Water Your Plants Just Four Times Per Year

While it’s true that some plants thrive on neglect, many of them do just fine with a few ounces of water once a week, as long as the light level is right. But even that is plenty to remember and actually do in our unprecedented times, so why bother trying? [Martin] has solved this problem for us, having given every aspect of automatic plant care a lot of thought. The result of his efforts is Flaura, a self-watering open-source plant pot, and a YouTube channel to go with it.

The 3D-printed pot can easily be scaled up or down to suit the size of the plant, and contains a water reservoir that holds about 0.7 L of water at the default size. Just pour it in through the little spout, and you’re good for about three months, depending on the plant, the light it’s in, and how much current water it draws. You can track the dryness level in the companion app.

Whenever the capacitive soil moisture sensor hidden in the bottom of the dirt detects drought conditions, it sends a signal through the Wemos LOLIN32 and a MOSFET to a small pump, which sends up water from the reservoir.

The soil is watered uniformly by a small hose riddled with dozens of tiny holes that create little low-pressure water jets. This is definitely our favorite part of the project — not just because it’s cool looking, but also because a lot of these types of builds tend to release the water in the same spot all the time, which is. . . not how we water our plants. Be sure to check out the project overview video after the break.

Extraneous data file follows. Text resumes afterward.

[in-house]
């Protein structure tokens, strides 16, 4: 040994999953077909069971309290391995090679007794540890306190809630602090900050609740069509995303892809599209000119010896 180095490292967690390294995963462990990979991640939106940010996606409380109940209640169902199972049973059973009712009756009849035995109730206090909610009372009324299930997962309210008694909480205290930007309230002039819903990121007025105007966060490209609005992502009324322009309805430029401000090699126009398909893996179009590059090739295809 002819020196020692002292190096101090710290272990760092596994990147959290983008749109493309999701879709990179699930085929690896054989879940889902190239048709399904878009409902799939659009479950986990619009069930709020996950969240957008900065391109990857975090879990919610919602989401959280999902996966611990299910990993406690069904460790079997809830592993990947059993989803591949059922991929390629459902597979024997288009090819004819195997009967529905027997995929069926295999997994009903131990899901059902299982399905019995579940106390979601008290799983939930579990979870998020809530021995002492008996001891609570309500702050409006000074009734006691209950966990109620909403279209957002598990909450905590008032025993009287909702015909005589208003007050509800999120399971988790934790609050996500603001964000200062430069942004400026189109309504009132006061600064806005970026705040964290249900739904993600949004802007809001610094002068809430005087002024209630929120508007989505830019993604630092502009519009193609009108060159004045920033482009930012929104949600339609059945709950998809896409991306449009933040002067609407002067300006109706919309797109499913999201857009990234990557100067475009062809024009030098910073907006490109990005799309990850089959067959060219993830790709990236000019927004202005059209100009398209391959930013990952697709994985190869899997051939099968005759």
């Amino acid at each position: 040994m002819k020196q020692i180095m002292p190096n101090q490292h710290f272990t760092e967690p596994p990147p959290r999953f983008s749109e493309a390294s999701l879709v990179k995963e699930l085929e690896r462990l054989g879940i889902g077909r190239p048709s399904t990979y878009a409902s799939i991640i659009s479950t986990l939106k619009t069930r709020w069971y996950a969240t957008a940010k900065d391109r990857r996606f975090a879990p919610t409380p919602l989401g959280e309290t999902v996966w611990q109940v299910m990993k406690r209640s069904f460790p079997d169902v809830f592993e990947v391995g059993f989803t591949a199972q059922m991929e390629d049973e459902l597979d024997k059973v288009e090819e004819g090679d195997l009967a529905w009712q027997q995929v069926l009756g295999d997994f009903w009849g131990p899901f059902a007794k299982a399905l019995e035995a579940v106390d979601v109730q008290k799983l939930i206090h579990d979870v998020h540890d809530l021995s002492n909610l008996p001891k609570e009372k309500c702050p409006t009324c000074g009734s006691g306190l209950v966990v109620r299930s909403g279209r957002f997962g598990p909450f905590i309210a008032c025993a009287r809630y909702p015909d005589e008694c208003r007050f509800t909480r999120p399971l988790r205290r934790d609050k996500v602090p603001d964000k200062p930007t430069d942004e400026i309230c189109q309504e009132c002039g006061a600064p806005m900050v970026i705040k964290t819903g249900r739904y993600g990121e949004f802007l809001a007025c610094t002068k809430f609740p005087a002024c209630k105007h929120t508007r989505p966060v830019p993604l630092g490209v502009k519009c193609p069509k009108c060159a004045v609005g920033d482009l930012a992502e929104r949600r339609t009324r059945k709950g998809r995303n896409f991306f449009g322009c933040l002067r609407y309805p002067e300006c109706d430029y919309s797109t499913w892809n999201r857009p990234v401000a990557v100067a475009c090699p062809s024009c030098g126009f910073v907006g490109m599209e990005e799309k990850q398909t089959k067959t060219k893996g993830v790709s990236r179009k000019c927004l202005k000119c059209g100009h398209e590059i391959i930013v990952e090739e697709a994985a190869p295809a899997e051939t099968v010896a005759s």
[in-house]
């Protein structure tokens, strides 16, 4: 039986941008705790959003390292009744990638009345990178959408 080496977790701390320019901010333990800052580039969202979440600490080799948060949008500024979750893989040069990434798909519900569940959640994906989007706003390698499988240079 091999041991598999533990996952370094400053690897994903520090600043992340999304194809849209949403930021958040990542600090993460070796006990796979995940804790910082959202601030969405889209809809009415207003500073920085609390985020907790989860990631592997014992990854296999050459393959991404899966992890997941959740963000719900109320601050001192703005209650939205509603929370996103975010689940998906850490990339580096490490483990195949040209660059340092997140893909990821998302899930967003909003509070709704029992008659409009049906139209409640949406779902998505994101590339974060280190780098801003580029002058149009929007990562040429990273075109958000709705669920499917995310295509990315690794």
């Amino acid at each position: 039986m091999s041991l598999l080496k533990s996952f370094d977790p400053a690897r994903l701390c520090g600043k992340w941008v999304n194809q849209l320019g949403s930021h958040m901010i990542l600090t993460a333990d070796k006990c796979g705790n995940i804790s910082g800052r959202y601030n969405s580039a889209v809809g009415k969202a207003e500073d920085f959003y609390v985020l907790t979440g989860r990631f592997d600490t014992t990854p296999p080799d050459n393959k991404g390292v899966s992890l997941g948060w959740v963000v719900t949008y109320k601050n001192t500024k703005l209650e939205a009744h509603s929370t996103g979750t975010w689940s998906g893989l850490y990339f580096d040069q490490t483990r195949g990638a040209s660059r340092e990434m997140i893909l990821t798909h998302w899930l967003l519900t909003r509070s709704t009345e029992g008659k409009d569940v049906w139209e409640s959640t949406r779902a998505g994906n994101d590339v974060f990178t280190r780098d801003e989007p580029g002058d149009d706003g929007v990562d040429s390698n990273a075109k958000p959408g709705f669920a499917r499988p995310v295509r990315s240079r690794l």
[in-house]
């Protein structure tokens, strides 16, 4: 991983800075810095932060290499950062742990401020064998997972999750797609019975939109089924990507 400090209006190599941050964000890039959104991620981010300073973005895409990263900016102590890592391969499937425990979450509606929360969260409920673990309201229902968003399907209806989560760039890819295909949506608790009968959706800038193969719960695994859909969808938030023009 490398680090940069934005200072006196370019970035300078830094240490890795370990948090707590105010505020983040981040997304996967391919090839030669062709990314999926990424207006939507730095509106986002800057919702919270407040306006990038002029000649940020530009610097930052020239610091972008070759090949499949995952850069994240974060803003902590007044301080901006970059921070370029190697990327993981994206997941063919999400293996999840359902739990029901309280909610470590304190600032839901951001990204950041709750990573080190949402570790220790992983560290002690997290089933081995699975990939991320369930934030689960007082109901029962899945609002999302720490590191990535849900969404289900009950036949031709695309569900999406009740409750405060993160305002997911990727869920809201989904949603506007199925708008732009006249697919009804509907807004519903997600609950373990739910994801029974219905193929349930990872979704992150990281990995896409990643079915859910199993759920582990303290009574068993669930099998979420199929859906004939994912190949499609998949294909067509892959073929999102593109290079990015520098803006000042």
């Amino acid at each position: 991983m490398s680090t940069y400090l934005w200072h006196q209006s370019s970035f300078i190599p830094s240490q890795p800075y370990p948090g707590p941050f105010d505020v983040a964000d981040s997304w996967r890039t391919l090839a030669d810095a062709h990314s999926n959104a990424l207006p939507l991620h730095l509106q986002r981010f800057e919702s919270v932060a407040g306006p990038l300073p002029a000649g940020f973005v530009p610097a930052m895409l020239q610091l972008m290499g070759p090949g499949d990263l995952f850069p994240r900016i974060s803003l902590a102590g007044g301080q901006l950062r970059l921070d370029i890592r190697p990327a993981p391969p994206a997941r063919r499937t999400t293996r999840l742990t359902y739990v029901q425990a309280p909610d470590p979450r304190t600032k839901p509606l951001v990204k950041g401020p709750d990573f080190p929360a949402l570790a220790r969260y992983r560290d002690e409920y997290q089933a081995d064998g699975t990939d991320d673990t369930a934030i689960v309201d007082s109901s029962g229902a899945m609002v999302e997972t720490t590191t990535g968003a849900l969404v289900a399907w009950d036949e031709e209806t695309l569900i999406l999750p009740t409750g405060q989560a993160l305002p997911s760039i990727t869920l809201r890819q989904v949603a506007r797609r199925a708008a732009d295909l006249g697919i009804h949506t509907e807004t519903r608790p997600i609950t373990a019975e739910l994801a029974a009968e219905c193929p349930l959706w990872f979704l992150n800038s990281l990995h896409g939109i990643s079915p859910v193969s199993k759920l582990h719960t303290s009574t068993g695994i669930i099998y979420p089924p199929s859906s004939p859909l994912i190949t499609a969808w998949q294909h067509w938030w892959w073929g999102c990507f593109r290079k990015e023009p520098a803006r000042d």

No printer? No problem — you could always use an old Keurig machine to water a single plant, as long as the pump is still good.

Thanks for the tip, [Keith]!

20 thoughts on “Water Your Plants Just Four Times Per Year

  1. It would be nice to have an appless version, imagine having an entire greenhouse full of these. Some sort of base station, that lets you map a specific pot to a physical location on a drawing of your setup, so you can have a heatmap of watering conditions would be pretty useful, maybe a way to join pots together so they share water storage and can be plumbed into a waterbutt.
    Perhaps a couple of rgb status lights, current soil moisture level and stored water level, that come on for a second every minute or so, better yet an eink graph of water level over time and things like average watering frequency and time remaining until depletion of stored water. It would also be nice if this thing was solar powered, rather than having to plug it in to charge it or swap batteries. There are so many possibilities with projects like this. Adding ambient light, temperature, humidity, air pressure, would all be fairly interesting to map over time too.

    1. https://hackaday.io/project/178004-soil-moisture-monitoring-in-a-flower-garden

      It doesn’t do the watering, but it shows you where the water is.

      It logs data for sunlight, temperature, soil moisture, and soil conductivity (as a proxy for nutrients.)

      The (commercial) sensors run for way over a year on a 2032 coin cell.

      The ESP32 nodes collecting the data are solar powered. They report to a program running on a Raspberry Pi. The Pi is powered through a normal adapter from an outlet – but the house has nearly 10kW of solar panels providing power to the house and a backup battery.

      There’s a program to view the conditions over time for each sensor as well as an animated heatmap view to show moisture (or any other parameter) of the area over time.

  2. Plant watering often is one of the oldest projects in the manuals of electronic construction sets, if memory serves. Originally, no ICs were required for this. Not even a 555. 🙂